An Arts Education Symposium
RICHARD KESSLER: Many people in this community still bristle when they hear the phrase “learning through and about the arts.” That there’s something about learning through the arts that still disturbs them. It’s the question of why we can’t just appreciate it in and of itself as an artistic value. Why does it have to be used to teach another subject? Why does it have to enter the school systems through a back door? Is it being marginalized? Is it being misunderstood? Is it being perverted to some degree? I think the great irony, I believe, is that this is really all happening in the schools. This debate passed a long time ago, but in the artistic community the discussion is still there. And for many people the discussion hasn’t even been had yet.
MAXINE GREENE: Learning through the arts is either a means to the end or it’s, like for Judy Burton, you know, she starts looking for transfer… and I think Howard [Gardner] objects to that. The other things that are so interesting to me, none of us can keep track of how these things slide and shift. It may be in a couple of years that multiple intelligences are thrust aside.
RICHARD KESSLER: Is there anything wrong with using musical form to help a student understand form in language? To help a student using a musical phrase, to help a student who happens to hear things in a more musically-oriented way, to understand how, to help them, in fact, write a sentence, see the beginning, middle, end in terms of form, in terms of sentence structure? Why would someone object to this?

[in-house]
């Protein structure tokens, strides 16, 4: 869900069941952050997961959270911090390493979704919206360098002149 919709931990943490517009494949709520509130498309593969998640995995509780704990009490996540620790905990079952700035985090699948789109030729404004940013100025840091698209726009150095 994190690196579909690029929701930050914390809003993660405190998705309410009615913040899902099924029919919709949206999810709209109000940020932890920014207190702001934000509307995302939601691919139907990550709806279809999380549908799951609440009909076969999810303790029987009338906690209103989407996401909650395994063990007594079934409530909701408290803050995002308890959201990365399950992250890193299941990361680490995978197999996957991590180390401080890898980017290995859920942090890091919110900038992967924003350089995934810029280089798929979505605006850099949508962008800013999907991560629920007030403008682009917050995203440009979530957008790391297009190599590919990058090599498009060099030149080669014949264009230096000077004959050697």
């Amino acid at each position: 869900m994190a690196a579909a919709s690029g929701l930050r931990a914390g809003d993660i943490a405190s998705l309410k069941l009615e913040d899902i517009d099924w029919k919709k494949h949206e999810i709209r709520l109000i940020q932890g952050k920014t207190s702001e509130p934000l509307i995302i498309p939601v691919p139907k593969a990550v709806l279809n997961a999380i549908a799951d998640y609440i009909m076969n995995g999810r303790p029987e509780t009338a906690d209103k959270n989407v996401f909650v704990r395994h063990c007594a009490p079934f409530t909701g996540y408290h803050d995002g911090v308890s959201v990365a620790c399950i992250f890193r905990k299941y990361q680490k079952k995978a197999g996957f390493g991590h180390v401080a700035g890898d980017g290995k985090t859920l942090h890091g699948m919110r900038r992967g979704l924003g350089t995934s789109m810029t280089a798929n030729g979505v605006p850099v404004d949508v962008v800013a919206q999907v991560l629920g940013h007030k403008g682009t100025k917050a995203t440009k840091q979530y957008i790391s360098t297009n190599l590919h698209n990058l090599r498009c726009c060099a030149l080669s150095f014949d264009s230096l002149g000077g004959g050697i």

HOLLIS HEADRICK: I think that a lot of it goes back to the traditional boundaries that people want to maintain. The arts are here, and in and of themselves they have an intrinsic value, and so we have to respect them in that regard… It’s not so much the use of them, I mean, it’s both the use of them but it’s also the view of them that they somehow have to come out of their special and exalted position, and that they can’t share the domain in learning of the other subject areas. I think one of the issues is that when you’re doing an interdisciplinary program you have to respect both the arts domain and the other learning area, whatever that is. And both of them need to be taught well. And frequently, the connections are not very strong and they tend to be surface, and so it makes the connections and the content and the subject matter and the goal of a particular lesson, or unit, or module, not very significant, because the art is not taught very well and neither is the other subject area. So I think that’s one of the things that really needs to be addressed and that’s an issue about pedagogy; it’s not about only the subject matter.
MAXINE GREENE: I think one of the things that should help is the understanding that all the disciplines are interpretive. There’s no objective world that is grasped. Each discipline is a kind of dialogue. Whatever people understand by constructivism brings them closer to what we’re trying to do: you create meaning, and you open channels. It’s false to see the disciplines as givens. I keep hoping that we can see connections like that. And that’s different than saying we learn math by studying music. It’s all an effort to open the dialogue, to interpret, to be there, to do it against your own lived life.
FRANK J. OTERI: I think that some of the fear, in some ways from composers and artists, is that if you’re using music or you’re using painting to explain science or to learn social studies, does that mean that math and social studies and communication arts are more important than painting or music? Are these secondary skills? And I think they’re worried that what they’re doing is becoming marginalized, and that people aren’t going to get a real sense that this is a pursuit that’s valid as its own pursuit, just like science is valid as its own pursuit.